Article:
Manabe and Hasselmann share half the Prize “for the physical modelling of Earth’s climate, quantifying variability and reliably predicting global warming,” while the other half went to Parisi “for the discovery of the interplay of disorder and fluctuations in physical systems from atomic to planetary scales.”
In more simple terms, what the new Laureates are being honored for is developing methods to understand complicated physical systems. And winning this award reaffirms what should be accepted science: The phenomena driving climate change is well known. It’s basic physics, albeit playing out in the ever-changing atmosphere.
Big picture, the conversation should no longer be on debating the science itself, but rather on deciding what society should do about it.
Complex systems involve the interplay of lots of variables, where the individual variables can affect one another. An example might be how the amount of incoming sunlight affects the temperature measured at the Earth’s surface. More sunlight will make the air hotter, which will increase evaporation from lakes and ponds. This process will produce clouds, which will reflect away sunlight, thus reducing the temperature. In this example, the sunlight, humidity, availability of surface water, and air temperature all dance to an intertwined and tumultuous tune.
Manabe’s work in the 1960s led to the development of early climate models, which have been refined and improved over the past half-century. He studied the crucial relationship between the amount of carbon dioxide in the atmosphere and the Earth’s temperature, showing that it was carbon dioxide levels — and not sunlight — that more dominantly affect the Earth’s average temperature.
Hasselmann’s work was published a decade later and modeled the differences between climate and weather. Weather is chaotic and variable and can change day to day, while climate is slow and gradual and predictable. Hasselmann’s models distinguish between man-made perturbations on the climate and natural ones. His methodology also very clearly points toward the effect humans have on the Earth’s temperature.
Parisi’s work, on the other hand, was motivated by very different questions. He was interested in finding patterns among the chaos. He developed techniques that he then used in the study of metal alloys with unusual magnetic properties. The techniques were then generalized to a variety of other fields, ranging from biological systems to very complicated materials, and yes, to modeling climate change.
One application of his work is to understand patterns in how the Earth’s climate changes over time, oscillating from warm periods to ice ages. Over the last 2.6 million years, the climate has swung from hot to cold like a chaotic pendulum. Parisi’s mathematical modeling is ideal for investigating what variation is mere chaos and what has larger causes.
Just because these three men have won a Nobel doesn’t mean that scientists won’t continue to discuss the finer points of atmospheric science. They will. But the broad strokes are very clear — and this means we should no longer be having conversations about whether climate change is real.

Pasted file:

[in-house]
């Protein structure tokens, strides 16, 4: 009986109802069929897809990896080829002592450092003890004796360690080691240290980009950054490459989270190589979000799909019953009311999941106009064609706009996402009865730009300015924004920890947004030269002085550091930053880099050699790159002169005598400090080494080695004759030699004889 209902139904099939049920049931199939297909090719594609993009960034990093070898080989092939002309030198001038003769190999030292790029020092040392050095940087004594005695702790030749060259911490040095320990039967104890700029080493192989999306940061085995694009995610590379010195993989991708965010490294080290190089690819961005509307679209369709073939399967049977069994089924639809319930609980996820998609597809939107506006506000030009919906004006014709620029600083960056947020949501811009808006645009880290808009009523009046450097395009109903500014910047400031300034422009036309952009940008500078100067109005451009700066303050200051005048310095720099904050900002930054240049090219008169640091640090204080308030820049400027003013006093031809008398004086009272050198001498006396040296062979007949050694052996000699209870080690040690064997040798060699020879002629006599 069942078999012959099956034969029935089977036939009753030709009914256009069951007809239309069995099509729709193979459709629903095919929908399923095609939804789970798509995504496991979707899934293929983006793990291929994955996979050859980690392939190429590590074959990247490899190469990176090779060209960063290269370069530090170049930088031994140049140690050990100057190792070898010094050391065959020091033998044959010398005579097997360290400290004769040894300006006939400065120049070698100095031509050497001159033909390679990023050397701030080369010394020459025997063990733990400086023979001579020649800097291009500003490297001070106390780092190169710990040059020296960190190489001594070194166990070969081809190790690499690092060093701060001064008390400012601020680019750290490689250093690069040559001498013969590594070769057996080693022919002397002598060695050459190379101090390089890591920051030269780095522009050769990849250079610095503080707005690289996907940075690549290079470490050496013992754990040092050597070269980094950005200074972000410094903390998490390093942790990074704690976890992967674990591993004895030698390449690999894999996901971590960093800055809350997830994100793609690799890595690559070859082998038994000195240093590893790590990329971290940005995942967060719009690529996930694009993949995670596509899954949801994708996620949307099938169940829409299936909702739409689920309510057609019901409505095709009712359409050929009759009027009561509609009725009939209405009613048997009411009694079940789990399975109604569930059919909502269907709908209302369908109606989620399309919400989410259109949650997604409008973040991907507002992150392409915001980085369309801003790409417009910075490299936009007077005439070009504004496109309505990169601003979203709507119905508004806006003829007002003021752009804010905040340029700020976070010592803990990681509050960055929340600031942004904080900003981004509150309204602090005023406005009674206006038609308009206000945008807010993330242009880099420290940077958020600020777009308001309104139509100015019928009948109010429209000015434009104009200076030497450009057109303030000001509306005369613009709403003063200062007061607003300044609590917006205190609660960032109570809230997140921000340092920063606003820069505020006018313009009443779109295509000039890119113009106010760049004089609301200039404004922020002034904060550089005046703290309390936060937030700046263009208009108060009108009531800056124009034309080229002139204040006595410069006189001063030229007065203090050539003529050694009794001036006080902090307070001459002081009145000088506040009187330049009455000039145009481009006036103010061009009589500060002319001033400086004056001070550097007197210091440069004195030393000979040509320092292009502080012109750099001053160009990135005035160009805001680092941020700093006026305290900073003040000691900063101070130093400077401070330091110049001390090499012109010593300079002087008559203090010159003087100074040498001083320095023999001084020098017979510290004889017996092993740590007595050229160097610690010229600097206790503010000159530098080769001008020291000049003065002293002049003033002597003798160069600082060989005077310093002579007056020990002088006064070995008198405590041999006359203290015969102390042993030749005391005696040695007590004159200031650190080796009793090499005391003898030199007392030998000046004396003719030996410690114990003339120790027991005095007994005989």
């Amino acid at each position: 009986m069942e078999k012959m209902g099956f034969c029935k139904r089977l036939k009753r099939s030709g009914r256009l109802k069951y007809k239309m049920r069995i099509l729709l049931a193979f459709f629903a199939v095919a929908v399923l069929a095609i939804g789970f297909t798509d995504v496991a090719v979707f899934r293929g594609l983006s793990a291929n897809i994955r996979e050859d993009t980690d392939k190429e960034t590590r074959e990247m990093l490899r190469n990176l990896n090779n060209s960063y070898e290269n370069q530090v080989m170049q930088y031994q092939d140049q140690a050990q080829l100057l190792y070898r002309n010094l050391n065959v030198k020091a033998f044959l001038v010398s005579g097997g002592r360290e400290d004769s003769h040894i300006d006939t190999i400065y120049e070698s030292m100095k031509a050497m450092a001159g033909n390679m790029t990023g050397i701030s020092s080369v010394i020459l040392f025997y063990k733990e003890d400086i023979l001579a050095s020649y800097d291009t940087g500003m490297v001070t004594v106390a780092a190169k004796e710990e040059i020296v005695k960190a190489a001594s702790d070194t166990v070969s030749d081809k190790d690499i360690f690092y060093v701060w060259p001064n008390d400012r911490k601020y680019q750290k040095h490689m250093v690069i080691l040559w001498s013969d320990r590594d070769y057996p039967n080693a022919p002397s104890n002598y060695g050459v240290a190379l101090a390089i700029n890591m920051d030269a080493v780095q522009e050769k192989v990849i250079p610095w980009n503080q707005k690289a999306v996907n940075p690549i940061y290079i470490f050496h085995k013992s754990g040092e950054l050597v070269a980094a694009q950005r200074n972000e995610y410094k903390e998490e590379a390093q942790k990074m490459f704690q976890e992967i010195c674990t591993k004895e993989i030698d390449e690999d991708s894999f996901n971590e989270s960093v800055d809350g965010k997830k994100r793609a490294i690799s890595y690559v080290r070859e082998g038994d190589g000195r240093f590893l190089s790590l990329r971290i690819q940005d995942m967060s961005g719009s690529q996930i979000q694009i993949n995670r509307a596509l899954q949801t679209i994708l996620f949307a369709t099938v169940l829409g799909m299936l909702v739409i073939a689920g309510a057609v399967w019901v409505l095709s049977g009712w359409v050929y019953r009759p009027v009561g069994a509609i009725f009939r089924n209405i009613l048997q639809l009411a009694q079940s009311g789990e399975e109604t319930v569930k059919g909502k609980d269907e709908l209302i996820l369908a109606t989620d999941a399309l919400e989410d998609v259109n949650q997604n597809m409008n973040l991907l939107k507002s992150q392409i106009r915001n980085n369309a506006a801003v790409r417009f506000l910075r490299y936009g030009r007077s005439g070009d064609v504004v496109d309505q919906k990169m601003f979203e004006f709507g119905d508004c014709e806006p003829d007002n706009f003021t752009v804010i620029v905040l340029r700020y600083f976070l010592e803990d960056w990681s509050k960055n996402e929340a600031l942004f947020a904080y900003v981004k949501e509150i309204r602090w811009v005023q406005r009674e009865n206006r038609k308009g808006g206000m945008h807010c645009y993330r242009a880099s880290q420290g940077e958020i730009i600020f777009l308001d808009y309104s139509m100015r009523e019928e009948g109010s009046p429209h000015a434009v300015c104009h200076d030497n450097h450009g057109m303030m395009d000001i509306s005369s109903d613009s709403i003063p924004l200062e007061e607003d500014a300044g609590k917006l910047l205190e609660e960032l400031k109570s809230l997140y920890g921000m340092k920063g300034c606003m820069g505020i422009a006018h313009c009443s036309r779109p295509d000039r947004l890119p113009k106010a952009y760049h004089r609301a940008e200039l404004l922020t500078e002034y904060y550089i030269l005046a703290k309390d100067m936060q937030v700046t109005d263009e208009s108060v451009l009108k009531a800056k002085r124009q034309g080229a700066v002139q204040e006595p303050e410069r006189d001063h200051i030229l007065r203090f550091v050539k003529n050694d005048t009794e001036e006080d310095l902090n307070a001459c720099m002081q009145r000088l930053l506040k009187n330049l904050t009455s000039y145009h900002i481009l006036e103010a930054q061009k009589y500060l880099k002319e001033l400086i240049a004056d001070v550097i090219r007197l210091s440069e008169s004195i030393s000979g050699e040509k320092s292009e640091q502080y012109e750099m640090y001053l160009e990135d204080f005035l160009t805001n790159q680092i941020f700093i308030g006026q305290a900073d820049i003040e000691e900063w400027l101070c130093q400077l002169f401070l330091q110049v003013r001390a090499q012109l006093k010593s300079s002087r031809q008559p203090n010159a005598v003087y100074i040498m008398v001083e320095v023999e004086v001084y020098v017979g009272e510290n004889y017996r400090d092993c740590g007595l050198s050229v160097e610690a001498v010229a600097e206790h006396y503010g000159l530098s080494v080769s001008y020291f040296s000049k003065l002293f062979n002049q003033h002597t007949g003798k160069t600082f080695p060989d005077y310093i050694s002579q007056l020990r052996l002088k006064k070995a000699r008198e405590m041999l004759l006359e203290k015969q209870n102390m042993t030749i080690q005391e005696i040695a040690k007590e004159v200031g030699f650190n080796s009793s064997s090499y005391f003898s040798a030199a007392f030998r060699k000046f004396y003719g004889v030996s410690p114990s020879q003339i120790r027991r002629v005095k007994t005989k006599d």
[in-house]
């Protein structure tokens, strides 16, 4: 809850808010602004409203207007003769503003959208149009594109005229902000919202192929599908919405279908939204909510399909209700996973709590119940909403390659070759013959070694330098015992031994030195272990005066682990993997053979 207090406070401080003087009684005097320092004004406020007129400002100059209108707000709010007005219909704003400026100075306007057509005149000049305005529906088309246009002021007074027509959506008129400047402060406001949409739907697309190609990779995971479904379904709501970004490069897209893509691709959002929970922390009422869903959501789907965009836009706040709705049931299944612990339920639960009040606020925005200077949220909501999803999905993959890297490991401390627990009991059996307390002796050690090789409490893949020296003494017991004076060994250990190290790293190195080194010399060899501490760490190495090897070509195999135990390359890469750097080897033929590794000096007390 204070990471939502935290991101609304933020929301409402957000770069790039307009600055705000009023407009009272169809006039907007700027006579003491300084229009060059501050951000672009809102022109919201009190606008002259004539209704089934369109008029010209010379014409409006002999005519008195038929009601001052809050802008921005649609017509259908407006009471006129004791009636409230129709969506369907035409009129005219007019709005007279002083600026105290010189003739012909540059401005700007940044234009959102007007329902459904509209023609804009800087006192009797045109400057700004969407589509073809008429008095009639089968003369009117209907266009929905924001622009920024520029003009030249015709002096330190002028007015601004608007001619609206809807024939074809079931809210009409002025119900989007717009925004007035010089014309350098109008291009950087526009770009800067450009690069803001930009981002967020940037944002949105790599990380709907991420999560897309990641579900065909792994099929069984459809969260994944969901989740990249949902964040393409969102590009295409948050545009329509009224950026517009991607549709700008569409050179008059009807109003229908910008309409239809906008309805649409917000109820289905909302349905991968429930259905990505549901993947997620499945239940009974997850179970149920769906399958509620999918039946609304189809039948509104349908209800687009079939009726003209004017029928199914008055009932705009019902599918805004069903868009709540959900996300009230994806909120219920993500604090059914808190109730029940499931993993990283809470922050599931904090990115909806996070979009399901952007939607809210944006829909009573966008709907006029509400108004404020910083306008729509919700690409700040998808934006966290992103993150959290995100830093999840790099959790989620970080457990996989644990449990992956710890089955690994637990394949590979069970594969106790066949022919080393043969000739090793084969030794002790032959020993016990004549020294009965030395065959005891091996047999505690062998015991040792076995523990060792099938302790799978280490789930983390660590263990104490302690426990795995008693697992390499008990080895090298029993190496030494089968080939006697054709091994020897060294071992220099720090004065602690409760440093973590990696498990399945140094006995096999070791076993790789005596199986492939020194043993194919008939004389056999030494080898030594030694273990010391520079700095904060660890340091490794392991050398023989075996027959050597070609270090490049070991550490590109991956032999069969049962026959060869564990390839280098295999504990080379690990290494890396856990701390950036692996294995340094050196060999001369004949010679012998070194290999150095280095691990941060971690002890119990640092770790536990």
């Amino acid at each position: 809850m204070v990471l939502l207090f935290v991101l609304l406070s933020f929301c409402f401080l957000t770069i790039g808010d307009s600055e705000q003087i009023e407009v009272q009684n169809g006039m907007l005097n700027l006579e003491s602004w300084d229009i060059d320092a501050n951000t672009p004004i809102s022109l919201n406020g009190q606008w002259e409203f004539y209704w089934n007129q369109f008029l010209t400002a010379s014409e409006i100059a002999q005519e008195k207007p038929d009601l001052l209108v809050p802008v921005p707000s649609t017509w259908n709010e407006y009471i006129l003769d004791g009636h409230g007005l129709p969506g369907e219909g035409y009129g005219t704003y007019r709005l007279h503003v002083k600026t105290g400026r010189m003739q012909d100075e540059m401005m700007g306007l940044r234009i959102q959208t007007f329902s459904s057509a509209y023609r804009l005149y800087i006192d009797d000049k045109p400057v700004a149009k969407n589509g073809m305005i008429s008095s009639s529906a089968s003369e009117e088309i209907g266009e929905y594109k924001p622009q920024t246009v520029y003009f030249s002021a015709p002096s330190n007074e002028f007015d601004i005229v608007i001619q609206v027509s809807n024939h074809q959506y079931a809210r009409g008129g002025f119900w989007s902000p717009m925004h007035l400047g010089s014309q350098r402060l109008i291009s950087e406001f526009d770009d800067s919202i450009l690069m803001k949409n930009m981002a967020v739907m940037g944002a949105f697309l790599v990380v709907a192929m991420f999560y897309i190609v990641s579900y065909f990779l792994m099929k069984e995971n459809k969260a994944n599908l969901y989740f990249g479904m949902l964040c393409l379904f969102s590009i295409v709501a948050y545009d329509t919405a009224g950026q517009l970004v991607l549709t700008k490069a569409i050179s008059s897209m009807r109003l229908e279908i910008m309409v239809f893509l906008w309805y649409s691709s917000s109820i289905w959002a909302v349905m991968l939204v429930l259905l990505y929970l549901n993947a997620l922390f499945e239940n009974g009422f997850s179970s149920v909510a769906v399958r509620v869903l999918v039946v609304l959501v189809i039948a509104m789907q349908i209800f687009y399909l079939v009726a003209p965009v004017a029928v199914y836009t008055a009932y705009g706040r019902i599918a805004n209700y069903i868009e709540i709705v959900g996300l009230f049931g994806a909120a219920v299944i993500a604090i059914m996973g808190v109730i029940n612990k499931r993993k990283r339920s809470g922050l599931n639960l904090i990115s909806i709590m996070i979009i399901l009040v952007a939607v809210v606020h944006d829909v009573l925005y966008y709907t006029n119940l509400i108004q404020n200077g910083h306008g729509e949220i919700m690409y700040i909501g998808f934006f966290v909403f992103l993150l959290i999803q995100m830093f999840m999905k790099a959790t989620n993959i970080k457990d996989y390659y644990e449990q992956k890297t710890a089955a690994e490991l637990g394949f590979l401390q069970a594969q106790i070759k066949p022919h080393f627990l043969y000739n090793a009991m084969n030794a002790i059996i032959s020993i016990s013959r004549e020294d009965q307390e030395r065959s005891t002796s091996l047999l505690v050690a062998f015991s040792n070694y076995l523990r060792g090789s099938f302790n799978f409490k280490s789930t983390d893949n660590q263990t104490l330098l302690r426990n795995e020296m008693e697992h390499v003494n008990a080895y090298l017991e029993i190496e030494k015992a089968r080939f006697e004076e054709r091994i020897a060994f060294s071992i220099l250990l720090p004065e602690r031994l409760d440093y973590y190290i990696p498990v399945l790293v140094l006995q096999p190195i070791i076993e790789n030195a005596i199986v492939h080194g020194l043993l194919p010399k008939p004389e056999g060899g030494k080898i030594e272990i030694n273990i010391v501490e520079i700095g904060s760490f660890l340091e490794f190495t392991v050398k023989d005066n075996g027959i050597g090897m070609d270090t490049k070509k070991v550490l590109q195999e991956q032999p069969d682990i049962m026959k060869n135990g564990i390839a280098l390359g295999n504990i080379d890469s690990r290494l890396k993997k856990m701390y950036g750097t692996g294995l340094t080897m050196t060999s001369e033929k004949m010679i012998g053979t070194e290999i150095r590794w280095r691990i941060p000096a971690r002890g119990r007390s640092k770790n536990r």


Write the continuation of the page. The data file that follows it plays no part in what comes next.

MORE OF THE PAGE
Instead, the conversation should be on what to do about it. And there the answers are thornier. While scientists can very clearly demonstrate what is going on, theirs should not be the only voices contributing to this conversation. Experts of all backgrounds should be heard, from industrialists to politicians to environmentalists.
Should we invest in green energy? Nuclear power? Should politicians offer tax credits aimed at encouraging conservation? How do we balance the striking economic disparity that exists between developed countries and those that are still developing? What about carbon mitigation strategies, including technologies that draw carbon dioxide out of the atmosphere and sequester it deep underground?
Each approach to these questions has costs and benefits. Some are more effective than others, while others appear attractive but will not have a big impact on the problem. Personally, I favor a tax structure on carbon fuels that reflects the costs of a warming planet.
If governments will help rebuild communities devastated by more violent hurricanes, prolonged droughts, rising sea levels and famine in parts of the world, mitigating these events will all cost an enormous amount of money. Rather than a general increase in taxation or public debt, attach those costs to the cause. When the price of fossil fuels reflects the true cost to societies around the world, I trust the free market to develop solutions to our energy needs that don’t have such expensive consequences.
On the other hand, I’m a research scientist, not an economist, nor someone with real responsibility for the livelihoods of citizens of the world. I’m not claiming that my proposal will solve all problems. It may even be a very bad idea for very valid reasons.
But the conversation on climate change should proceed in this direction and not pursue the already resolved question of whether the science is real. Experts have long understood the strength of the scientific case, and it is high time that the Swedish Academy recognized these three gifted thinkers for their contributions to understanding it all.
Congratulations new Laureates!